It’s pretty simple, actually. This content exists because there’s a massive demand for it.

In particular, one type of content that tends to be heavily demanded is “underage nude children,” according to Ashley Velez, a Las Vegas-based moderator. Unfortunately, Velez’ experiences moderating are supported by a ton of other sources.

Related: There’s a Serious Porn Problem on Popular Social Media Platforms

Forbes identified the social platform as a “magnet for predators,” while the National Center on Sexual Exploitation named TikTok to its Dirty Dozen List for 2020 because of the platform’s reputation for enabling easy access to children to be groomed, abused, and trafficked by strangers.

The BBC also did a separate investigation into TikTok’s toxic sexual content. They found whole communities that encouraged “soliciting images of boys and girls” and hashtags specifically for sharing nudes. In addition, the investigation revealed hundreds of sexually explicit comments on videos of children as young as nine years old.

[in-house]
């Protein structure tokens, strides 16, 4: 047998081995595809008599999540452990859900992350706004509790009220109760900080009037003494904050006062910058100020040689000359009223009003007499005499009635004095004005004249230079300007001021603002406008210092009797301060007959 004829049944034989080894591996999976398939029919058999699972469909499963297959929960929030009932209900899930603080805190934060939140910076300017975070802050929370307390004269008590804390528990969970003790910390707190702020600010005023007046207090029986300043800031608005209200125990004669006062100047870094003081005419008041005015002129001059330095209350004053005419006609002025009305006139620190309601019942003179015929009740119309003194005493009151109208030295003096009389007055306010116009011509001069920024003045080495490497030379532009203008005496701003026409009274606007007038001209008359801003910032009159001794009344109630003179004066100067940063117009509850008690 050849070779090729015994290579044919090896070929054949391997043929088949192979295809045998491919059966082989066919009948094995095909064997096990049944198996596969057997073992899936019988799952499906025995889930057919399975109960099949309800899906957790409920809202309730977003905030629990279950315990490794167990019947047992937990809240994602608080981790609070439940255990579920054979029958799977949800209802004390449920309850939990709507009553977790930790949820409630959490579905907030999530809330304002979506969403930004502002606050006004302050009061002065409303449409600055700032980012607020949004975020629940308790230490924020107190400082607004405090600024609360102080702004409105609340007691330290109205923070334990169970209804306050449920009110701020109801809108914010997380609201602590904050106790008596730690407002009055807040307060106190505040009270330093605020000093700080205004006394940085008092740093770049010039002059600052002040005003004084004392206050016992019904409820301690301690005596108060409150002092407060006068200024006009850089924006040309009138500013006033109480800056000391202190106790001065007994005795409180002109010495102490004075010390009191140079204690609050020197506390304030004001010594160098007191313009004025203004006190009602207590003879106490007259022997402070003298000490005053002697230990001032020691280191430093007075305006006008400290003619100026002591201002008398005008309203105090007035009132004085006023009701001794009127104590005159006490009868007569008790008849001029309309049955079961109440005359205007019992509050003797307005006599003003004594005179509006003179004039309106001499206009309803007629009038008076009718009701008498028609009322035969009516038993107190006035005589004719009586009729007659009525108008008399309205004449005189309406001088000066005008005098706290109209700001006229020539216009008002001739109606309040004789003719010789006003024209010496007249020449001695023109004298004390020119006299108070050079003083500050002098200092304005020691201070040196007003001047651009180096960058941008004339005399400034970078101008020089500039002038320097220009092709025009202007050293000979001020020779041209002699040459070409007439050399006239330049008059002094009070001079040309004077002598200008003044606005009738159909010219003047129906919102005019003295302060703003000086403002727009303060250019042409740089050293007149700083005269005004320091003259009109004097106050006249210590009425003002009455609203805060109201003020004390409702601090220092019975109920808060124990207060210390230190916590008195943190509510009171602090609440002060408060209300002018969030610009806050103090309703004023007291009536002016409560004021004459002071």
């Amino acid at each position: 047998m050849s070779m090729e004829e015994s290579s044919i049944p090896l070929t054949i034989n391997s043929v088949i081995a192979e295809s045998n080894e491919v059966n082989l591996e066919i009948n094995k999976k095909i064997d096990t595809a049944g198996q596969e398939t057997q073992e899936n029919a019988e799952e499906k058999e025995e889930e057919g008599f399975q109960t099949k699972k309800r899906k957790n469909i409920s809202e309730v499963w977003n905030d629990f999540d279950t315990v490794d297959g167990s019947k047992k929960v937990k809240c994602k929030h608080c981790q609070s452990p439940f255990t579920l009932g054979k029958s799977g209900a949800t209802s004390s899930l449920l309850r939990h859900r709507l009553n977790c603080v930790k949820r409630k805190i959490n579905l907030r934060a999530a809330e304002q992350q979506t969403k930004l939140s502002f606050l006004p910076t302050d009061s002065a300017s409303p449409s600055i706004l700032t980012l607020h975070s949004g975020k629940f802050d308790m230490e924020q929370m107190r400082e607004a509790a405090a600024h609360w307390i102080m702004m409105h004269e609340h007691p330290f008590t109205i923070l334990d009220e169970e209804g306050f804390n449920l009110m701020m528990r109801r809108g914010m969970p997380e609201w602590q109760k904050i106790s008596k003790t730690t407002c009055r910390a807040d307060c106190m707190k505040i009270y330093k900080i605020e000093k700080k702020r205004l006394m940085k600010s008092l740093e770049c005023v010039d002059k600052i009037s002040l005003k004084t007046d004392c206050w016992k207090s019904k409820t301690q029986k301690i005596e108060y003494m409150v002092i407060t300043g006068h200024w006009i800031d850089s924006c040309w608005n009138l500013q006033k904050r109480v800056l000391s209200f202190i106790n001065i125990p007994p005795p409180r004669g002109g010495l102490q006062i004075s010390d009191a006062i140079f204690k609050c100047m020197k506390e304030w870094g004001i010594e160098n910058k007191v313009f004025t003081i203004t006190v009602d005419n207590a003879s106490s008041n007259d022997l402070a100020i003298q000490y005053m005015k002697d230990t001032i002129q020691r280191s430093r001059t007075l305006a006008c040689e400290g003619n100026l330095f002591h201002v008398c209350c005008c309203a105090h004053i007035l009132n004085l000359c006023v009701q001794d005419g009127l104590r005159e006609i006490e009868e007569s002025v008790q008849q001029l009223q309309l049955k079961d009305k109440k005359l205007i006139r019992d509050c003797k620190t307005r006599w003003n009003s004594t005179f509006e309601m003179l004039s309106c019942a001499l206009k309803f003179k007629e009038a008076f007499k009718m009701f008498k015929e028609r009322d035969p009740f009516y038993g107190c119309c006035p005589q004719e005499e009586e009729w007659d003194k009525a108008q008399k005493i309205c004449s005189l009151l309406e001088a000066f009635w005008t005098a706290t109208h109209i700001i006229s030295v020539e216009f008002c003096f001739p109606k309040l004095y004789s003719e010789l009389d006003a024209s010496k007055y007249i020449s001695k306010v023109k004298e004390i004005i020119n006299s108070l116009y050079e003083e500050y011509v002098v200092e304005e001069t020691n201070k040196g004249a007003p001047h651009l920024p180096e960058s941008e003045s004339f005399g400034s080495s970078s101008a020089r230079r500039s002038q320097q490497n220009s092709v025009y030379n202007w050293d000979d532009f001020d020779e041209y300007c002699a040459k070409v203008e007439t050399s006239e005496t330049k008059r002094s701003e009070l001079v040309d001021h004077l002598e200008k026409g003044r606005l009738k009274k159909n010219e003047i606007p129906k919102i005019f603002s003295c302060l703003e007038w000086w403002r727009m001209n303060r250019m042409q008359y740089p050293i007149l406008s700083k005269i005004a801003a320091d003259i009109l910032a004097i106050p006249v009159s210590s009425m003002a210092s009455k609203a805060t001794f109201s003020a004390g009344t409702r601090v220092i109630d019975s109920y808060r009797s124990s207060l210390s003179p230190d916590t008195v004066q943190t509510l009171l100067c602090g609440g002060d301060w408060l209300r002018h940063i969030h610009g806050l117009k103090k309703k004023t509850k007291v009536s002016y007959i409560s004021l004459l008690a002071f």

Clearly, this is a massive issue—especially given how porn particularly does a lot to normalize, promote, and facilitate the existing and persistent issue of extreme content online.

Why this matters

Whether it’s gory, sexually violent or otherwise, user-generated content on platforms often leaves room for unthinkable, illicit,  explicit content. As TikTok and other content platforms like it grow, the graphic content will, too—and hopefully the moderating force with it.

Related: Real Stories of People Finding Hidden Cameras in Bathrooms and Hotels

But for the moderating force to grow and improve, will the mental and emotional well-being of exploited individuals be sacrificed in the process?

What it comes down to is this: if there was no demand for explicit content, it wouldn’t be uploaded, and if it wasn’t uploaded, people like Imani and Samira might still have their jobs without the negative mental health effects.

To learn more about how much porn is on each social media platform, click here.